Interesting piece from Elizabeth Garbee, which explores the flaws of the pipeline metaphor often cited in discussions on STEM education, up on Slate.
Thankfully, some organizations have recently started to revise their thinking on this well-worn model. The NSF, for example, has started using pathways in place of pipeline to refer to the potential routes that bring individuals to a STEM Ph.D. or future STEM career. At least this P-word is plural, unlike the rigid pipeline. But it still suggests that there are a set number of educational paths to “be successful”—ones that value traditional specialized academic training over the kind of interdisciplinary expertise that we increasingly need in the modern global economy.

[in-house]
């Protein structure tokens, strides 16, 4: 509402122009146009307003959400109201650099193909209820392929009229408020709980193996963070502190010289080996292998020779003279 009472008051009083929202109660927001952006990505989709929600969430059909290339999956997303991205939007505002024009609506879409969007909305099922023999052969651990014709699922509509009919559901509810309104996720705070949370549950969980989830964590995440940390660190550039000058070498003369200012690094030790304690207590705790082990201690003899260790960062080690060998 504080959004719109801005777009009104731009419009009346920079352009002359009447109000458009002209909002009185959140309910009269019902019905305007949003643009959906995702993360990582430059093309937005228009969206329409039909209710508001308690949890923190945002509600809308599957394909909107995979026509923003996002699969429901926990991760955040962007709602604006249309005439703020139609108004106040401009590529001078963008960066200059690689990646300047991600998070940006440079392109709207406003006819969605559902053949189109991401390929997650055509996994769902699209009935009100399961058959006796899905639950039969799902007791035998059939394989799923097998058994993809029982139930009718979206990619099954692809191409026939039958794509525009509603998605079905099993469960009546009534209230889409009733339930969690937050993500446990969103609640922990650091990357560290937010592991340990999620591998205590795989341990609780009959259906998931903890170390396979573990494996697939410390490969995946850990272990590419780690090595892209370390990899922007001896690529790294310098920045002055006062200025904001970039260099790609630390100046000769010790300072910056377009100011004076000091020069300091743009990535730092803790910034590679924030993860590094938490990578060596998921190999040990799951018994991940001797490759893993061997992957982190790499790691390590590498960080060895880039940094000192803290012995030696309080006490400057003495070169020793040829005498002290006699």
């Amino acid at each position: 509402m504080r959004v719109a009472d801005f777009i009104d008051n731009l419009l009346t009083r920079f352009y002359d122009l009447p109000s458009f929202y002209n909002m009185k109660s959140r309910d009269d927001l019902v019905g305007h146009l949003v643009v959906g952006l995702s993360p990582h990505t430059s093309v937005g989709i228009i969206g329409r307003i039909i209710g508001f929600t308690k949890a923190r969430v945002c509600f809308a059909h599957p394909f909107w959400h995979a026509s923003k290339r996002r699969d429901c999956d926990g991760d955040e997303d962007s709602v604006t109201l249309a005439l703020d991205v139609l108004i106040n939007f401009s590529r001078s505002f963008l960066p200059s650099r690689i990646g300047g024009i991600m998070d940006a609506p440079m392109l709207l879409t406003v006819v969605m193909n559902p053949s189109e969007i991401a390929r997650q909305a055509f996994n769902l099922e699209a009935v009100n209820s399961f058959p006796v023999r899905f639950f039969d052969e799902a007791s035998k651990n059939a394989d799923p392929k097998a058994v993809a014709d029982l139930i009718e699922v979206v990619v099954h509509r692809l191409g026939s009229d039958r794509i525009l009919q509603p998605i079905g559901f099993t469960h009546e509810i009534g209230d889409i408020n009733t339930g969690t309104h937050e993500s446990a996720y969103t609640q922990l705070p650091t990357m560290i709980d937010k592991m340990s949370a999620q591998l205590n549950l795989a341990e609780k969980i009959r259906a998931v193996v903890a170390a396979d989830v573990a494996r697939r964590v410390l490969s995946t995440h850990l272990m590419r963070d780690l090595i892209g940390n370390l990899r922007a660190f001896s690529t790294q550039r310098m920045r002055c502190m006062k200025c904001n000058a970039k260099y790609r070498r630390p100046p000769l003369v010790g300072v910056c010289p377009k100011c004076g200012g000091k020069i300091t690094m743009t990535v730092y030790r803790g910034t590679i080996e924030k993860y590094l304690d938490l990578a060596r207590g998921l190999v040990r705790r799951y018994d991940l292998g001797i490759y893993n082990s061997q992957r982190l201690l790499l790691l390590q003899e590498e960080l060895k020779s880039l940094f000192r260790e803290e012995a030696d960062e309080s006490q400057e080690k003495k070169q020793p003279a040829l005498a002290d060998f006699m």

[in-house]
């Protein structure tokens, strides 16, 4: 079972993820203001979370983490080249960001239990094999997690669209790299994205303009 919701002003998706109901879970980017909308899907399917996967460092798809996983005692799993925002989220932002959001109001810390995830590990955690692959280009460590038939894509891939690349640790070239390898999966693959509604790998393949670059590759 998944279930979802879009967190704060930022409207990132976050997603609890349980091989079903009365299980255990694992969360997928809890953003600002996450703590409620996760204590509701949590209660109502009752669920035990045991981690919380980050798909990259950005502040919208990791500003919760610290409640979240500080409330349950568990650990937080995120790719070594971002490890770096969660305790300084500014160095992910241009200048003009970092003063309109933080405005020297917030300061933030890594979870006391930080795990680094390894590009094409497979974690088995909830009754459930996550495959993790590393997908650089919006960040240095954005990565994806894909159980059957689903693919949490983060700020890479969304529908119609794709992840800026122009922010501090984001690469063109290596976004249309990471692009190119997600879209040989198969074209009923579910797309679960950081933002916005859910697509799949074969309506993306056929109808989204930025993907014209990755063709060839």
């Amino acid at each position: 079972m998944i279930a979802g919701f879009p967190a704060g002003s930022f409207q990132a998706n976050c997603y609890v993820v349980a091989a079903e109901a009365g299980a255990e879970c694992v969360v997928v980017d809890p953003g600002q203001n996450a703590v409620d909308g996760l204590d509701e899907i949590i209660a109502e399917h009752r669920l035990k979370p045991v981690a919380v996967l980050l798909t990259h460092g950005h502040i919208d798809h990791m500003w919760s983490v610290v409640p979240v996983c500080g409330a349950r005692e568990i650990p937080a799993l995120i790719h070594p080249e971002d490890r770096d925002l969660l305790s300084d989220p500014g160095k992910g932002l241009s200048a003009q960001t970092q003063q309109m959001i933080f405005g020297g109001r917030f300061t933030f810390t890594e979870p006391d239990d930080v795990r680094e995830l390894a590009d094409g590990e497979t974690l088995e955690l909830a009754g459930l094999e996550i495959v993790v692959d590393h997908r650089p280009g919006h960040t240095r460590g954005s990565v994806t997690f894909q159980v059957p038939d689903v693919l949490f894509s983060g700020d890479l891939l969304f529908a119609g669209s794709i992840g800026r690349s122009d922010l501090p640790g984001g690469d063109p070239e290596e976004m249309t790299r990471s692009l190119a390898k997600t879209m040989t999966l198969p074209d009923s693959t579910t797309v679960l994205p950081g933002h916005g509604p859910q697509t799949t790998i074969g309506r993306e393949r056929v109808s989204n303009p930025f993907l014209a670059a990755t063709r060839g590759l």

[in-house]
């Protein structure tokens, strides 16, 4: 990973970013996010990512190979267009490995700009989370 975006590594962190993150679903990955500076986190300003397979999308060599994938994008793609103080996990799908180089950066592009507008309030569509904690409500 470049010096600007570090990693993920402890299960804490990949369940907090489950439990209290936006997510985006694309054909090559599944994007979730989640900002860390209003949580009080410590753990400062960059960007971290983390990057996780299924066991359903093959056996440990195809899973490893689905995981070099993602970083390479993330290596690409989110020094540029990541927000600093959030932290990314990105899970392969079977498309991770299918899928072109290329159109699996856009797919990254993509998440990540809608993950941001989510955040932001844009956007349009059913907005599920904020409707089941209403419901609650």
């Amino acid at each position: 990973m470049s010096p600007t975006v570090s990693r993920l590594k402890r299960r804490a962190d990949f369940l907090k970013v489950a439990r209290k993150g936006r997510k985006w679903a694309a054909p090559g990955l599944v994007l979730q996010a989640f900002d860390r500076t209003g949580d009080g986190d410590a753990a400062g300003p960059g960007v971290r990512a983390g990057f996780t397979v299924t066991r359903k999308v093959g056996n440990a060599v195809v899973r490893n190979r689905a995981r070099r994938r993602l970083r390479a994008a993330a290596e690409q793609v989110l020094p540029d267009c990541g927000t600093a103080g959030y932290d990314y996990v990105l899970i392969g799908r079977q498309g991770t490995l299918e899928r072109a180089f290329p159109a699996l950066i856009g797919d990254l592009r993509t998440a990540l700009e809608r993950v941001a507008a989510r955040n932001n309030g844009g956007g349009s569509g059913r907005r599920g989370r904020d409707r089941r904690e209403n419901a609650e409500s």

For me, this issue is personal. I’m a woman with an undergraduate degree in astrophysics. But because I chose to pursue a career in science policy instead of getting an astrophysics Ph.D., I didn’t “make it.” I’m a leak in the pipeline, even though I’m on my last year of a science policy Ph.D. program with the goal of a career in public service. I’m just one of countless people who use their science training in careers that the pipeline model doesn’t value.
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